Speaking of teams getting mistreated -- we were speaking of that, remember -- how about Hofstra? The Colonial Athletic Association got the multiple bids it sought, but the selection committee chose the wrong CAA team to join conference tournament champion NC-Wilmington. Hofstra (24-6) has a slightly better record than George Mason (23-7), a similar RPI, and wins in both head-to-head matchups. And for dessert, there's this nugget: George Mason will play its first-round game, as a No. 11 seed against Michigan State in Dayton, without starting guard Tony Skinn. The school suspended him for one game after he was ejected in the CAA Tournament for striking an opponent in the groin.
Struck in the groin? North Carolina knows how that feels.
If you're looking for a conspiracy theory, try this one: George Mason coach Jim Larranaga worked with Littlepage on Terry Holland's staff at Virginia. Want more? Fine. This selection committee includes Tom O'Connor. Who's Tom O'Connor? He's the athletic director at George Mason. Looks bad, people. Looks really bad.
But enough of the anger.
The 2006 NCAA Tournament will have some of the same cool storylines it has every year. These storylines are timeless. The jerseys change, but the stories are the same. Which is fine. These stories are fun.
Conspiracy theory: Memphis and its controversial lightning rod of a coach, John Calipari, got the toughest draw of the No. 1 seeds. With reason, of course, considering the Tigers were the fourth of the four top seeds. But this, this was too much. Not only does Memphis face the geographically difficult schedule mentioned above, but its region is littered with spoilers like Arkansas, Pittsburgh-or-Kansas, Gonzaga and UCLA. Region of death? We found it.
Potential matchups: That silly selection committee did it again. Every year, the committee chairman says fascinating matchups are an unintended consequence of putting together the teams. Every year I believe that -- no, really. There's simply too much incestuousness in college basketball to avoid those kinds of fascinating matchups between the elite programs. This season, the fascinating matchups include the following:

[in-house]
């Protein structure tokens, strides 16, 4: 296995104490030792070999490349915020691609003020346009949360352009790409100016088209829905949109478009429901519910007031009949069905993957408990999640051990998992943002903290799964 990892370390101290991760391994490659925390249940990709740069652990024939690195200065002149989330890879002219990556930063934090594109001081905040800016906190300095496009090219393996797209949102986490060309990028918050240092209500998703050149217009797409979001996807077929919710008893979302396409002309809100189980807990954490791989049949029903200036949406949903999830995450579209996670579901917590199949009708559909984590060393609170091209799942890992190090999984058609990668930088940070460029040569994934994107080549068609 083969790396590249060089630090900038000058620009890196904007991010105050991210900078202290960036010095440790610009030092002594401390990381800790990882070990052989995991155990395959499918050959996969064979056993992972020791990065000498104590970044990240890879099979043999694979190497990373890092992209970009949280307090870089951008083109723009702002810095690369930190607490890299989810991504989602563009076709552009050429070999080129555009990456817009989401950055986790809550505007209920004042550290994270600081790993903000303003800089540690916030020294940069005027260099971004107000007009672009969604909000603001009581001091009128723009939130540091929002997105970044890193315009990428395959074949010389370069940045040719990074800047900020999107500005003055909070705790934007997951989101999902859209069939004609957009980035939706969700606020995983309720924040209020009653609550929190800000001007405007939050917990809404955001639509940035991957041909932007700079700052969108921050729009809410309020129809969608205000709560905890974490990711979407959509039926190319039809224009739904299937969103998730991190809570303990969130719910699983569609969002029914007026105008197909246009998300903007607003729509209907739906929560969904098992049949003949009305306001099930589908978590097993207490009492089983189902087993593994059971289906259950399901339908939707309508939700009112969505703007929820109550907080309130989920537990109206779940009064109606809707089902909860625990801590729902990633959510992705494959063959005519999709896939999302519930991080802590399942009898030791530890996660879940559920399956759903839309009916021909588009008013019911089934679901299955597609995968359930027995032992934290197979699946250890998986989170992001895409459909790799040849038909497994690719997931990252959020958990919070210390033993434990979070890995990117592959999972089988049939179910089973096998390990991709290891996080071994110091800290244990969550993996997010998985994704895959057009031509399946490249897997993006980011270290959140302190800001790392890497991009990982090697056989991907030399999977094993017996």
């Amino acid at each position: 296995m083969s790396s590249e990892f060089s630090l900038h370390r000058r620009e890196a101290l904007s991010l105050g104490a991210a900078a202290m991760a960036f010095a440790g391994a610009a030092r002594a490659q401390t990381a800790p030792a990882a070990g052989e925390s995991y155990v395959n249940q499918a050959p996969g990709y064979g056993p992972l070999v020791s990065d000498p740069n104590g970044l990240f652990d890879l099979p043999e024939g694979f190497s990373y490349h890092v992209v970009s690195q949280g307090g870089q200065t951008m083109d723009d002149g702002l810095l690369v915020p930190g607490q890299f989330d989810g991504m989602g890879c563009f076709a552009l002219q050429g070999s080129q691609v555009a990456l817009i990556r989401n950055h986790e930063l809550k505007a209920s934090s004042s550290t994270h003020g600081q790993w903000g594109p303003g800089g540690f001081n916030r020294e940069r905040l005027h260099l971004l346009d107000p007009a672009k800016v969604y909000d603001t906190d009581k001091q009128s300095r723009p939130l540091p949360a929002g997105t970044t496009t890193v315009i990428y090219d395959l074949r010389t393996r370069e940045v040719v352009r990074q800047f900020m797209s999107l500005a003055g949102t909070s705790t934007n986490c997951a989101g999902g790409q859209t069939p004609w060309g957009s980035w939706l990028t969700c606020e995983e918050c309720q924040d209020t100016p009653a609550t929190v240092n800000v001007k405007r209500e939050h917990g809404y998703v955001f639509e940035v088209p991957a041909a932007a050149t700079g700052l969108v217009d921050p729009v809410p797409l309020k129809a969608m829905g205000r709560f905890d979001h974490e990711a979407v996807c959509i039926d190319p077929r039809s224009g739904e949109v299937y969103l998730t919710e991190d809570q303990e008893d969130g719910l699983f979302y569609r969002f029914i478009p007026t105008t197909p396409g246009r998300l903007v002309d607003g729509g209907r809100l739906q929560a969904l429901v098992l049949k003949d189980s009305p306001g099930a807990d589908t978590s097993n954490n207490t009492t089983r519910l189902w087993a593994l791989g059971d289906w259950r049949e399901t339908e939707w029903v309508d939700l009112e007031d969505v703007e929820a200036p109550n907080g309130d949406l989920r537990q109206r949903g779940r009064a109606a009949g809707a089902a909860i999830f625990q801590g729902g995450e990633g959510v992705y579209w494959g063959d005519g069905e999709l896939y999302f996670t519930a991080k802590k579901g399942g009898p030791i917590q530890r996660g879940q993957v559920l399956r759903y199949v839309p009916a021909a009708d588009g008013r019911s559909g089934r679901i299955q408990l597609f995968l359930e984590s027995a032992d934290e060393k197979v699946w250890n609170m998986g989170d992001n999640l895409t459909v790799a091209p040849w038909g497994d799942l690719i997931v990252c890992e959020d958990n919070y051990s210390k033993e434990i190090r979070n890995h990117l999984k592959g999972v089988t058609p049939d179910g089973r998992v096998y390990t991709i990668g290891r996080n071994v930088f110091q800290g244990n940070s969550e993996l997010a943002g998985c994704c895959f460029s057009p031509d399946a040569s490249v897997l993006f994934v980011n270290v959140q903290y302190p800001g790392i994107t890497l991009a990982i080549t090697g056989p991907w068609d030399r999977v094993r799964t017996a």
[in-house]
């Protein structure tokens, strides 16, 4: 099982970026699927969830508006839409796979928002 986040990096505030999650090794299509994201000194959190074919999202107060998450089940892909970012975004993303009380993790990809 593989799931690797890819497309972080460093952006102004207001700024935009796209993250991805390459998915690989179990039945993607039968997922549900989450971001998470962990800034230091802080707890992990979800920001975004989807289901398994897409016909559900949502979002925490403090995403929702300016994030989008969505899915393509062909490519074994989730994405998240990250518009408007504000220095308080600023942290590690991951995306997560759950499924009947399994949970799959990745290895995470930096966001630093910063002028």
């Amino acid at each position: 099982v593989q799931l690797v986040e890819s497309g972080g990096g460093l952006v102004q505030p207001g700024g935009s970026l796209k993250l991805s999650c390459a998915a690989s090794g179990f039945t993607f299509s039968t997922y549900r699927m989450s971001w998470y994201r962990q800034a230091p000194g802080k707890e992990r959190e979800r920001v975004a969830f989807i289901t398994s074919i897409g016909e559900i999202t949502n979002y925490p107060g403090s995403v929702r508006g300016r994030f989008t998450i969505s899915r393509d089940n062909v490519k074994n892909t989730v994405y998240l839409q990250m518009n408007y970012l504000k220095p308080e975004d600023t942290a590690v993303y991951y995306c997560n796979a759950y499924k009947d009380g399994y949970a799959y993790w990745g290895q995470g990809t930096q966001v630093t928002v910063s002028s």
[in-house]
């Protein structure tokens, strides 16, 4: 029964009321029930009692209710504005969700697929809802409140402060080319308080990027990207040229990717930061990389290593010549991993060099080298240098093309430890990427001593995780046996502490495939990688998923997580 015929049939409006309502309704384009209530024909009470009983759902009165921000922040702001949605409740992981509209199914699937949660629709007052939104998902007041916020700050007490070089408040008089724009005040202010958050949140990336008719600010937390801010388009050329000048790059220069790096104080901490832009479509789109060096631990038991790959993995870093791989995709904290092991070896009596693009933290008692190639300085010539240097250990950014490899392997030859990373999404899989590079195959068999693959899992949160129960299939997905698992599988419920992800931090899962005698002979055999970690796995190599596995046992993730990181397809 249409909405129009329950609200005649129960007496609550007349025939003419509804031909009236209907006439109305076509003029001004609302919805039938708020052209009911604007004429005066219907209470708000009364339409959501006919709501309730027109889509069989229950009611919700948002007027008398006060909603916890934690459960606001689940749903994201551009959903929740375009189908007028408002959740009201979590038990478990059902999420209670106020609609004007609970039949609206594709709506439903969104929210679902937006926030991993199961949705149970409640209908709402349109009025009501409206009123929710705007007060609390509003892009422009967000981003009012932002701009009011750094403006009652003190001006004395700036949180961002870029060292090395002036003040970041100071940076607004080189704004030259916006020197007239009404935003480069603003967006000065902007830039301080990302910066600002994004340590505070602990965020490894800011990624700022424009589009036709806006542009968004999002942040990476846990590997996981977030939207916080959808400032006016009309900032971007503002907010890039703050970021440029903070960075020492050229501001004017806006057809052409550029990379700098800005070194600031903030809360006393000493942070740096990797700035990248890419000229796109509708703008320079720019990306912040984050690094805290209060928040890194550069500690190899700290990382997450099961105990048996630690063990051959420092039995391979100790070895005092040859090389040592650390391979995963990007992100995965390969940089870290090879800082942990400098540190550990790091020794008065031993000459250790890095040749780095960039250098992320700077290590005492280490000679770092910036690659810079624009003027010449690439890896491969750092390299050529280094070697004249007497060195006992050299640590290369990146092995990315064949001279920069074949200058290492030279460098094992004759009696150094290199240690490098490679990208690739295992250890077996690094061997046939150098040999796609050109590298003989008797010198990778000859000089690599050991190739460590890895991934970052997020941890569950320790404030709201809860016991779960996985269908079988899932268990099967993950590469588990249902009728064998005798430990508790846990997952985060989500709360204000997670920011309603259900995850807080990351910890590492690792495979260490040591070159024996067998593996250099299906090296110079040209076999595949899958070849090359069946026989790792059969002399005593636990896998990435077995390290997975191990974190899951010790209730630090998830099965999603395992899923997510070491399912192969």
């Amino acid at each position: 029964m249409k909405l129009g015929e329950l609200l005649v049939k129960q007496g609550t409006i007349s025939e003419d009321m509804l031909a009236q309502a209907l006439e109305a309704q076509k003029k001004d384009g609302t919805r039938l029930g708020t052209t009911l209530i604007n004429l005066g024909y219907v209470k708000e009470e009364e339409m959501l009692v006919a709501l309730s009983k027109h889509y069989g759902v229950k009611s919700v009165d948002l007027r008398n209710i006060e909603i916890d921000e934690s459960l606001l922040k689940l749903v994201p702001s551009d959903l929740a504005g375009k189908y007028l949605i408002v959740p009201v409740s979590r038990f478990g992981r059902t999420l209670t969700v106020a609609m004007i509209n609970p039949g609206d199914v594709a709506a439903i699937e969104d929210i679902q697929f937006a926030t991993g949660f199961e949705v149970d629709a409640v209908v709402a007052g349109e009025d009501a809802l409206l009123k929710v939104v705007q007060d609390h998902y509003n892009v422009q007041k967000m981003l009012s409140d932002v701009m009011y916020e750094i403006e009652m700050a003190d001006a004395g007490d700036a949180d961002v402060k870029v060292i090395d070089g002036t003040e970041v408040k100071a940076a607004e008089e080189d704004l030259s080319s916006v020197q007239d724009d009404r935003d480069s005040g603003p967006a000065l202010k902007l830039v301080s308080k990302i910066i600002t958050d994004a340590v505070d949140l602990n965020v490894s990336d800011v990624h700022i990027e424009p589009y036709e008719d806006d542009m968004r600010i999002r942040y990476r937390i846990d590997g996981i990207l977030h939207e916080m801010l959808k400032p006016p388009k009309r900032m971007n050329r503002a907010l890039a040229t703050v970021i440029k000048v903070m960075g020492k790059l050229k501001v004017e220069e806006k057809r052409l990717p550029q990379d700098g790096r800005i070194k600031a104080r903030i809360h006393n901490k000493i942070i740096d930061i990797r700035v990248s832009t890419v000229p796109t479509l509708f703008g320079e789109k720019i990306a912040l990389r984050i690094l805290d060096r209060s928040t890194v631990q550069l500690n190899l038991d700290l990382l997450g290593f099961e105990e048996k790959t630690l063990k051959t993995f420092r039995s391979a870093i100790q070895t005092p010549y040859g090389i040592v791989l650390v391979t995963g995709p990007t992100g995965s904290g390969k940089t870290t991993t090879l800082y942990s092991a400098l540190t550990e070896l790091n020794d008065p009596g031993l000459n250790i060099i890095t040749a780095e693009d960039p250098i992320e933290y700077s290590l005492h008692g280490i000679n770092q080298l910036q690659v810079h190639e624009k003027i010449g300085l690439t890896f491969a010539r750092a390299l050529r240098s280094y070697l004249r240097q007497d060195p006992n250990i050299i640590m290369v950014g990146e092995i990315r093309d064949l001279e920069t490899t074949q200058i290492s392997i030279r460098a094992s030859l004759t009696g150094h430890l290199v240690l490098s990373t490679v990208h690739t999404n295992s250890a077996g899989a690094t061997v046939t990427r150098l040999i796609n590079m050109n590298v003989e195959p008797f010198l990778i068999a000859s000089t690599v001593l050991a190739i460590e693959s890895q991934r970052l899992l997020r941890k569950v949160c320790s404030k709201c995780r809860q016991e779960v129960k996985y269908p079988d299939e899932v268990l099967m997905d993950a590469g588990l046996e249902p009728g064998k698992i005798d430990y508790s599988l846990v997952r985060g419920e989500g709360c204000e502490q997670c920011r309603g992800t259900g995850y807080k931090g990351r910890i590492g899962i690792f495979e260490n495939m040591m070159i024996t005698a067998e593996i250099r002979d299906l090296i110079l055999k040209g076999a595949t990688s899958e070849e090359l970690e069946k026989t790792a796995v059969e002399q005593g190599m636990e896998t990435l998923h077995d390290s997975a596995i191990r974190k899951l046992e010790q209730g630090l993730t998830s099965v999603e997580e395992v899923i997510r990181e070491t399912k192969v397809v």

- Memphis could face Arkansas in the second round of the Oakland Region, a juicy matchup considering Arkansas thinks Memphis blew the whistle on recruiting irregularities involving high school senior Thaddeus Young. The NCAA got involved, found nothing, and Young chose Georgia Tech anyway. Still. Love this game.
- How about a rare meeting between active Hall of Fame coaches in the regional semifinals, with No. 1 seed Duke and No. 5 Syracuse pitting Mike Krzyzewski vs. Jim Boeheim in Atlanta?
- The obligatory transfer-meets-former school could happen in the Sweet 16 featuring LSU expatriate Regis Koundjia, now at George Washington. Then again, that game won't happen. George Washington isn't getting past Duke in the second round. Never mind.
- The obligatory coach-meets-alma mater matchup could happen in the Sweet 16 of Oakland if Indiana's Mike Davis runs into Alabama.
- Two premium targets of Missouri's coach search, John Beilein of West Virginia and Chris Lowery of Southern Illinois, play in the first round of the Atlanta Region. And then two of the biggest dominoes of this offseason, Beilein and Iowa's Steve Alford, could meet in the second round. Next year they should stage a rematch: Missouri vs. Indiana.
Mind over matter: Finally, let's get intellectual for a second. Like Memphis in 2005, the numbers are clear: South Carolina is not a 2006 NCAA Tournament team. The Gamecocks are 18-15 overall, their SEC record including the tournament is 8-11, their postseason resumé is weak and their RPI is a middling No. 61. And yet if you paid attention to South Carolina this week in the SEC Tournament -- the Gamecocks beat Tennessee and Kentucky, and played Florida to a dead heat for 39 minutes, 45 seconds on Sunday -- you know beyond a doubt that the Gamecocks would be a fine NCAA Tournament team. But the RPI says it's not to be, so it's not to be. This is why the RPI should be poked with a porcupine.